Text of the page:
Prologue and Act II Questions.doc - ROMEO AND JULIET_ Act I

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					                          ROMEO AND JULIET - Act II Reading and Study Guide
                                   Ms. K. Skilliter– English 112

LITERARY TERMS: Be able to define each term and apply each term to the play.

       Sonnet – See Prologue
       Soliloquy – See Romeo’s first speech in Act II, Scene II
       Malapropism –

   1. The chorus comments on the action of the play. In your own words, discuss the meaning of the first
      four lines.
   2. What problem is alluded to concerning the lovers? What is the suggested answer to their problem?

Scene 1: A lane by the wall of Capulet’s orchard.

  1. Romeo slips away from his friends; the practical, vulgar Mercutio makes some indecent comments
      about Rosaline. What misapprehension are Mercutio and Benvolio under? What truth does the
      audience know?

Scene 2: Capulet’s orchard.
vestal                                 jove                                  gyves
livery                                 perverse
enmity                                 idolatry

  1. As the scene opens, Romeo enters and says: “He jests at scars that never felt a wound.” What is
      Romeo referring to? What does this statement suggest?
  2. Romeo’s speech is among the most famous of Shakespeare’s soliloquies. What is the main idea in
      Romeo’s speech? Put the last seven lines of this speech into your own words.
  3. One of the most famous lines is when Juliet explains: “Oh Romeo, Romeo! Wherefore art thou
      Romeo?” What do these lines mean?
  4. Juliet makes a secret vow to Romeo; what is this vow? What is the significance of this quote in relation
      to a major theme of the play?
  5. Romeo, after listening to Juliet profess her love, decides to make his presence known. How does
      Romeo identify himself? Find the quote, then put the passage into modern words.
  6. As Juliet knows, Romeo is risking death by being there. When she mentions this fact to Romeo, what
      is his response?
  7. Romeo, still trying to convince Juliet of his safety, says: “I have night’s cloak to hide me from their
      eyes…” What may “night” symbolize?
  8. Juliet is embarrassed that Romeo has overheard how she feels about him, but she decides to ignore
      convention. Although deeply in love herself, how does she show herself to be shrewd and
      knowledgeable about men? What concern does Juliet reveal in her private thoughts?
  9. When Romeo swears by the moon, Juliet responds with: “…swear by the gracious self/Which is the god
      of my idolatry,…” What does she mean?
  10. Re-read Juliet’s lines 117 – 122. What second thoughts does Juliet have?
  11. After an exchange of vows, the Nurse calls and Juliet must leave. What is Romeo’s feeling as he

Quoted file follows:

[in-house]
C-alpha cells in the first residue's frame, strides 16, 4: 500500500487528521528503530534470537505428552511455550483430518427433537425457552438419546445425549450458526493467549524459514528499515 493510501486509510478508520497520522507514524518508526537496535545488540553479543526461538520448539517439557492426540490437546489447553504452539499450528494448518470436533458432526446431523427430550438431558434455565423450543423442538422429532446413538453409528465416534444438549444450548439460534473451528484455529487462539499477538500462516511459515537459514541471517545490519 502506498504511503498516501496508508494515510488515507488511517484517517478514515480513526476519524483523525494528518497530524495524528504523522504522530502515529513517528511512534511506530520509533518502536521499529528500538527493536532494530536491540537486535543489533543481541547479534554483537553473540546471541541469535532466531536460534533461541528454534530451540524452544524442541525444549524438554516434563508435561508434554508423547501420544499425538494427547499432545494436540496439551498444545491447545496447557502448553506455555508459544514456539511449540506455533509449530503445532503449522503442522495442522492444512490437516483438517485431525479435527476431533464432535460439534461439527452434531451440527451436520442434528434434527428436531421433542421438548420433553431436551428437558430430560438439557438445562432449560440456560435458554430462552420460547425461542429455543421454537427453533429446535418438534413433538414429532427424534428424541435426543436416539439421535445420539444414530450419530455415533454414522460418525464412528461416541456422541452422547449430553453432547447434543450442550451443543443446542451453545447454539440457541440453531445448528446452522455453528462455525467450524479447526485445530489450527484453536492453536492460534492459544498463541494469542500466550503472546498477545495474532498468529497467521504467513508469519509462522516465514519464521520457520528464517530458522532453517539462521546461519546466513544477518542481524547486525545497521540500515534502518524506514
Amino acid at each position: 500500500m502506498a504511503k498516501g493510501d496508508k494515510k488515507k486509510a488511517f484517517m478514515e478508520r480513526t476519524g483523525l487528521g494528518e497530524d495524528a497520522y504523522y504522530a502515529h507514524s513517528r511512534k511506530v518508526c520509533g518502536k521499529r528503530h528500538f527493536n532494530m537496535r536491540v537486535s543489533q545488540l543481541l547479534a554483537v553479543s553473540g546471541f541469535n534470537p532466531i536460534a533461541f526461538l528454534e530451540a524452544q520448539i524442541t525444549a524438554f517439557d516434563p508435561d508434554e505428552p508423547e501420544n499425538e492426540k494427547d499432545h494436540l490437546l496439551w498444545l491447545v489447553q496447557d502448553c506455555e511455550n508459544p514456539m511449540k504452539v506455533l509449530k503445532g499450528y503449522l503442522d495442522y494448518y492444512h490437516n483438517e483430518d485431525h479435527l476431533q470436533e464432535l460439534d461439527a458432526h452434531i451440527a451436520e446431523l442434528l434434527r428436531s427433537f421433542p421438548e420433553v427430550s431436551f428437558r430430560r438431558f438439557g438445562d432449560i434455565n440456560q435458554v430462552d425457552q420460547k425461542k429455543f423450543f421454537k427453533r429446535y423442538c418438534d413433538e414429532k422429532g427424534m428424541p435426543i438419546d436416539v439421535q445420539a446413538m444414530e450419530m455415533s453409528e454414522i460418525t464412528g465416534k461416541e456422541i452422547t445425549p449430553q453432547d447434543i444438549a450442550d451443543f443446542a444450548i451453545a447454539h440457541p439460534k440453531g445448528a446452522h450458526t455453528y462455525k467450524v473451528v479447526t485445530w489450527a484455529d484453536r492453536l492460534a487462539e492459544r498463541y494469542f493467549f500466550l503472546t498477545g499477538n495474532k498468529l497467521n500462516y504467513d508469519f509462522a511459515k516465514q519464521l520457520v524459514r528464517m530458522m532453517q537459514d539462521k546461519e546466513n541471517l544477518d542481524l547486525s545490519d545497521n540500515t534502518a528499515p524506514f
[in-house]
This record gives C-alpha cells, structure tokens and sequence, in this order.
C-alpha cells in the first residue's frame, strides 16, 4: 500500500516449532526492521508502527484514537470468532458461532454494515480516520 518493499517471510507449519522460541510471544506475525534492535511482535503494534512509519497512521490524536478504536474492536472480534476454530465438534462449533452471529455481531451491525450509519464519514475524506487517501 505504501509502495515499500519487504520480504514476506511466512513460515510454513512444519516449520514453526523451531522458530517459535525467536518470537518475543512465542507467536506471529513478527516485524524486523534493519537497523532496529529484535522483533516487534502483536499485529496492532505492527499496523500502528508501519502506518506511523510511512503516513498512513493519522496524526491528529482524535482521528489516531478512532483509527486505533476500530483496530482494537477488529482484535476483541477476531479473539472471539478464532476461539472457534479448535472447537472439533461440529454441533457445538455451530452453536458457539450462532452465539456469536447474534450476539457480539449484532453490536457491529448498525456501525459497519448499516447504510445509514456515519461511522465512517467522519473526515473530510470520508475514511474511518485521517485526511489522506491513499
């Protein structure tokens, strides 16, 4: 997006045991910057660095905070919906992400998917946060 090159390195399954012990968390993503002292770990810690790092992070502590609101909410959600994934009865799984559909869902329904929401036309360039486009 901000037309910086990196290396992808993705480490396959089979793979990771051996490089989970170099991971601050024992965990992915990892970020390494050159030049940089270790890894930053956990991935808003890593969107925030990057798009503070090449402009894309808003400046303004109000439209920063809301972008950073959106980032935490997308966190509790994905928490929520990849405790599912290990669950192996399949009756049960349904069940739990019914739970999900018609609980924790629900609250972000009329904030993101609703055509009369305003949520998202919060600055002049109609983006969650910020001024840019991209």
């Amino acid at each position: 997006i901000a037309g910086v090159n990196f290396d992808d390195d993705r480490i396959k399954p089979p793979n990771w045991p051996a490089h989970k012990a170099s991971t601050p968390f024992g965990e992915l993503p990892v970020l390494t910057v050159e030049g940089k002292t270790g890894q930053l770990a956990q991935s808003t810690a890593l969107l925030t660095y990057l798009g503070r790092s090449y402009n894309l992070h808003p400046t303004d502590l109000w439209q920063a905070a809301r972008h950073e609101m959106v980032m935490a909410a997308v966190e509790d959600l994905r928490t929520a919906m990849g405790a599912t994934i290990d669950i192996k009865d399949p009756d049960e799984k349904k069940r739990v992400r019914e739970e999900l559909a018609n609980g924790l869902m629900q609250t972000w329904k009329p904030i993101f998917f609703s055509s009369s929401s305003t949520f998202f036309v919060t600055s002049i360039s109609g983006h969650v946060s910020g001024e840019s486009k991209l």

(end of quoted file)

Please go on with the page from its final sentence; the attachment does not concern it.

stands there? When Juliet reappears, what does she tell Romeo?
   12. When Juliet reappears, for the second time, she claims:
                “Bondage is hoarse, and may not speak aloud;
                Else would I tear the cave where Echo lies,
                And make her airy tongue more hoarse than mine,
                With repetition of my Romeo’s name.”
       Why is Juliet’s allusion to Echo significant?
   13. It is apparent that neither Romeo nor Juliet wants the night to end. What is Juliet’s famous parting line?
       What decision does Romeo make?

Scene 3: Friar Laurence’s cell.
shrift                                  brine                                   doting

  1. The Friar assumes that Romeo is out so early because he has been up all night with Rosaline. When
      the Friar is informed that it is not Rosaline, but a Capulet, Romeo wishes to marry, what is the Friar’s
  2. How is the Friar making fun of Romeo?
  3. Why does the Friar agree to help Romeo and Juliet get married?

Scene 4: A street.
dowdy                                   troth                                   vexed
hams                                    bawd                                    shrived

  1. As Romeo enters, Mercutio and Benvolio are discussing Romeo’s longing for Rosaline and Tybalt’s
      challenge to Romeo. What change in Romeo’s behavior does Mercutio comment on?
  2. The Nurse and Peter arrive looking for Romeo. How does Romeo respond?
  3. What do you think the Nurse’s malapropism, using “confidence” instead of “conference”, suggests
      about the situation?
  4. What doubts does the Nurse express to Romeo and how does Romeo respond?
  5. What is the message that Romeo give to the Nurse for Juliet?
  6. Romeo tells the Nurse that his “man” will deliver something beyond the abbey-wall. What is Romeo’s
      “man” bringing?

Scene 5:
fie                                     beshrew                                 hie

  1. Juliet waits anxiously for the Nurse to return. How is Juliet able to justify her Nurse’s tardiness?
  2. How does the Nurse tease Juliet?
  3. Finally, what does the Nurse tell Juliet?
  4. The Nurse is off to fetch the rope ladder. What is this rope ladder going to be used for?

Scene 6: Friar Laurence’s cell.
flint                                                                           blazon

  1. When speaking with Friar Laurence, while waiting for Juliet, Romeo says: “Do thou close our hands
      with holy words/Then love-devouring death do what he dare/It is enough I may but call her mine.” After
      interpreting Romeo’s words, what do you think this passage suggests?
  2. What follows after Romeo, Juliet, and Friar Laurence exit from the stage?

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